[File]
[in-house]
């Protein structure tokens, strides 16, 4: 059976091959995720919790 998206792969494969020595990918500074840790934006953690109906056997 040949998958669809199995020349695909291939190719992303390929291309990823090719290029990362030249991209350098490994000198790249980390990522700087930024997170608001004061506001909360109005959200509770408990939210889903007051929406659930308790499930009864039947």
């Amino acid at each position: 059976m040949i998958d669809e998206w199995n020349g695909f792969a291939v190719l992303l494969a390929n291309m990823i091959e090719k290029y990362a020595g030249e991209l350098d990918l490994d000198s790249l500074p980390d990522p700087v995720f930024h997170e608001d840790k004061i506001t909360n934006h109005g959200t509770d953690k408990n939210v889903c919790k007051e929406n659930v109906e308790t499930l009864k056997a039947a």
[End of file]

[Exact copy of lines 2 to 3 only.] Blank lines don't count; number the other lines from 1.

């Protein structure tokens, strides 16, 4: 059976091959995720919790 998206792969494969020595990918500074840790934006953690109906056997 040949998958669809199995020349695909291939190719992303390929291309990823090719290029990362030249991209350098490994000198790249980390990522700087930024997170608001004061506001909360109005959200509770408990939210889903007051929406659930308790499930009864039947």
């Amino acid at each position: 059976m040949i998958d669809e998206w199995n020349g695909f792969a291939v190719l992303l494969a390929n291309m990823i091959e090719k290029y990362a020595g030249e991209l350098d990918l490994d000198s790249l500074p980390d990522p700087v995720f930024h997170e608001d840790k004061i506001t909360n934006h109005g959200t509770d953690k408990n939210v889903c919790k007051e929406n659930v109906e308790t499930l009864k056997a039947a």